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It’s important to find vulnerabilities in your code — because if you don’t, attackers will. To find these vulnerabilities, there are a number of security testing techniques available (each with pros and cons) including static code analysis, pen testing or even manual code auditing. However, another security testing technique called fuzzing has been getting a lot of attention recently due to its benefits, vast improvements over time, and ease of use.

The Basics of Fuzzing

Jonathan Metzman

Jonathan is a Software Engineer on the Google Open Source Security Team. He is a core developer of OSS-Fuzz, FuzzBench and ClusterFuzz.

Fuzzing is a technique that sends randomized input to a program and monitors its behavior (typically for crashes or assertion failures). Fuzzing is interesting because it finds both security and functional bugs. For example, Google has used fuzzing to find 50,000 bugs to date. Out of those, more than 13,000 bugs were security vulnerabilities.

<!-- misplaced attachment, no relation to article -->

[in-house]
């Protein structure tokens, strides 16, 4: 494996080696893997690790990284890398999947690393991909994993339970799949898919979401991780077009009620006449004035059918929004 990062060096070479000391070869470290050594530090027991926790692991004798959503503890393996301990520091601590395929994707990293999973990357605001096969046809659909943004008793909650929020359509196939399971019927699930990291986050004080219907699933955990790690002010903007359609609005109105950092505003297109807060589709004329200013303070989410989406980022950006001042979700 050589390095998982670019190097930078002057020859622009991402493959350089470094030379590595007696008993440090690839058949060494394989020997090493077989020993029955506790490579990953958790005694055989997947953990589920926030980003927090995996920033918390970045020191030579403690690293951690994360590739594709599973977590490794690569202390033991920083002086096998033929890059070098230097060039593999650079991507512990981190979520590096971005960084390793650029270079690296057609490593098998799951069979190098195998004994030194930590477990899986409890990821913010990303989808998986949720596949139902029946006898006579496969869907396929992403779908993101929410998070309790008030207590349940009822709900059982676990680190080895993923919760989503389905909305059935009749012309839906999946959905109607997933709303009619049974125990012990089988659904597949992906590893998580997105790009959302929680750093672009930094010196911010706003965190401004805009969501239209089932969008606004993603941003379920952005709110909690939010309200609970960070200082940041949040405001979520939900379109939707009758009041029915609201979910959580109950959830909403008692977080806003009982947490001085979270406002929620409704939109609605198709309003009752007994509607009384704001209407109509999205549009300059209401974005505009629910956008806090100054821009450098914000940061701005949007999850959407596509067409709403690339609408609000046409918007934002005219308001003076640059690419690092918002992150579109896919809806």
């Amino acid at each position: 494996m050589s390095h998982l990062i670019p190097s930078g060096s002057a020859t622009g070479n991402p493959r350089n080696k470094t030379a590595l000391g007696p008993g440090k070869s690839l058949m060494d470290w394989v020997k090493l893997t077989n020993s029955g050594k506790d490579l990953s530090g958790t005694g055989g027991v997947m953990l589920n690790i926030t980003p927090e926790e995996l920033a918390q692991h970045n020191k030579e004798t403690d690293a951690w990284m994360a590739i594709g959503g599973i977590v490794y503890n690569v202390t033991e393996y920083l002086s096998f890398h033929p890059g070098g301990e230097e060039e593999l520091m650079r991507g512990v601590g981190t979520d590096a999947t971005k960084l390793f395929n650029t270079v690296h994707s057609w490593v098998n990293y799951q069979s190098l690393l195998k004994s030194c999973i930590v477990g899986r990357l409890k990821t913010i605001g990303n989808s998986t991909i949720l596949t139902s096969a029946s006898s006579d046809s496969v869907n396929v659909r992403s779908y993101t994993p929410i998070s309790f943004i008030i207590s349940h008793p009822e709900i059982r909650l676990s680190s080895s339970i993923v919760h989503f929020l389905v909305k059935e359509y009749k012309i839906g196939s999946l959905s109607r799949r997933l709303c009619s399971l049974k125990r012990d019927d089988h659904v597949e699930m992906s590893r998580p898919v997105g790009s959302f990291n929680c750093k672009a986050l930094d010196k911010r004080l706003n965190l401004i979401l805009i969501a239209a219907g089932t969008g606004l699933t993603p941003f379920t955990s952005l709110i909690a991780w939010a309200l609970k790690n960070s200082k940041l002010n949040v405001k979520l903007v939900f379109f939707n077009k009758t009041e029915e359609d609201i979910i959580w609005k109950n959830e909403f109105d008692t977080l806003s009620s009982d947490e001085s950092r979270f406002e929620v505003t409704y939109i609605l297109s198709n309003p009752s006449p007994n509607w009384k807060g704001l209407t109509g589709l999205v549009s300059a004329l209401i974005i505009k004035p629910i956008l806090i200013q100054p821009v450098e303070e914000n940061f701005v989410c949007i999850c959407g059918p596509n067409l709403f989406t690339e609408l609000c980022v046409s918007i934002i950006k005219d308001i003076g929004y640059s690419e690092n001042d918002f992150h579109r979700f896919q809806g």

Although there are many different ways to fuzz, the basic idea is really simple. You create a lot of inputs, throw it at the program and see what it does and if there is a problem. If you’re using it to find security vulnerabilities, you want to prefer inputs that are more likely to trigger vulnerabilities and more likely to cover new code.

Fuzzing is continuous by design. Over time, it can hit roadblocks and stop finding new code coverage and new bugs (that’s why it’s important for developers to be continuously improving the fuzzer). Developers have to constantly be involved in understanding and figuring out how their fuzzers are evolving while maintaining the issues where the fuzzers are crashing.

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How Fuzzing Is Used Today: Black-box and Coverage-Guided Fuzzing